Also, Nehru had sought cooperation from the Socialist Party to realise the socialist dream. JP was at the helm of affairs in the Socialist Party and had great faith in Nehru even though he had walked out of the Congress. There were others in the party who believed that Nehru would lead the socialist revolution when the objective conditions were favourable, that is, the Right-wingers were out of the way. Eventually, the JP-Nehru talks fizzled out because Nehru was not willing to accept the fourteen-point programme suggested by JP as the basis of cooperation between the two parties. What was most amazing was Nehru’s expression of helplessness:

....it is beyond me both as Prime Minister and President of the Congress to deal with such vital matters and give assurances in regard to them.

Sounds incredible. If something is beyond the Prime Minister of this country, who also happens to be the President of the ruling party, we are indeed doomed and have no right to dream of a better world. In any case, the failure of the JP-Nehru talks must have left the Socialists a little more confused and damaged the socialist movement. It seems to me the two individuals who, knowingly or unknowingly, did the greatest damage to the socialist movement were JP and Nehru—JP by essaying different roles almost at the same time, that is, Bhoodan, joining hands with the Congress and of course organising his own party; Nehru by dangling the carrot of cooperation to the Socialists and thus sowing the seeds of confusion in the ranks of the Socialists who were already demoralised by the electoral debacle of 1952.

Finally, Lohia’s celebrated debut speech in Parliament in 1963 focused the nation’s attention on the condition of the masses and the kind of society that was shaping up under Nehru’s role. It highlighed the glaring disparity between the rich and the poor. In his inimitable style blending hard facts with high drama, Lohia alleged that 60 per cent of the Indian population lived on three annas a day while 300 rupees a month were spent on Nehru’s dog alone. This was not a personal attack on Nehru. Nehru for Lohia had become a symbol of the privileged class, the haves in Marxist terminology. Sixteen years of Nehru’s rule had succeeded in achieving just that—abject poverty on the one hand and incredible riches on the other. Nehru himself admitted that the rich had become richer and the poor poorer. Socialist praxis couldn’t have wrought this miracle, only socialist rhetoric.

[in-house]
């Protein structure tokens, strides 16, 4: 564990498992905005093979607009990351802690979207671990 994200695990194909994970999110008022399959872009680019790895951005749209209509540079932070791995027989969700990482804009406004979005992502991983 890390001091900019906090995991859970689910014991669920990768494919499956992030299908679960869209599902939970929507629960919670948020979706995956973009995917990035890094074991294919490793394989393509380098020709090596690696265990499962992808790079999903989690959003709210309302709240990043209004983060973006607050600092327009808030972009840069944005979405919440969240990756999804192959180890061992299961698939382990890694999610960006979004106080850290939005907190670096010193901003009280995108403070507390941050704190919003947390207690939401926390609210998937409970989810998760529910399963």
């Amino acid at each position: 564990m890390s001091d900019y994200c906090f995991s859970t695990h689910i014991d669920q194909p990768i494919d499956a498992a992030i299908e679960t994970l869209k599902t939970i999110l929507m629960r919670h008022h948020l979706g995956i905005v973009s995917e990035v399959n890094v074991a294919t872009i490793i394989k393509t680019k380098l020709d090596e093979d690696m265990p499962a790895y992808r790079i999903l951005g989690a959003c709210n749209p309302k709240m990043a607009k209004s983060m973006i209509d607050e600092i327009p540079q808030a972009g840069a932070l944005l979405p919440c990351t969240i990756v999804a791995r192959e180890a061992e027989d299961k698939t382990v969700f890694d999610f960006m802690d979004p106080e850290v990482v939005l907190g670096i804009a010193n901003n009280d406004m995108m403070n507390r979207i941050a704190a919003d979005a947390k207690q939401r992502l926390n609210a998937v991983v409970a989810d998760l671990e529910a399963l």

Lohia’s view of Nehru was not as eccentric or crazy as is generally supposed to be. For instance, the assessment of noted South Asian historians, Sugata Bose and Ayesha Jalal, is not very different from that of Lohia. To quote,

India’s ‘tryst with destiny’ at the midnight hour on August 15, 1947... has not eradicated the poverty, discrimination and exploitation of which colonialists were accused by nationalists. Neither the Gandhian dreams of self-sustained village reconstruction nor the radical objective of rapid socialist development through the instruments of a centralised state, have been fulfilled by the configurations that have ruled India since 1947.

(Modern South Asia, p. 197)

In any case, the admirers of Nehru must ask themselves: “How could a man of Nehru’s moral sensitivity and breadth of vision allow such a degrading practice as manual scavenging to continue—a practice which violates the most cherished value of mankind and to which we are constitutionally committed—namely, the dignity of the individual? How could an individual as civilised as Nehru show no empathy for the poor rural woman who had to suffer the ordeal and humiliation of defecating in the open. Finding decent alternative jobs for the scavengers or construction of toilets in the countryside, especially for women, didn’t figure in Nehru’s grand Five-Year Plans. Why? Could it be Gandhi’s ’last man’ didn’t form part of his imagination?”

The author, now a freelancer, retired as a Reader in English from Rajdhani College, University of Delhi.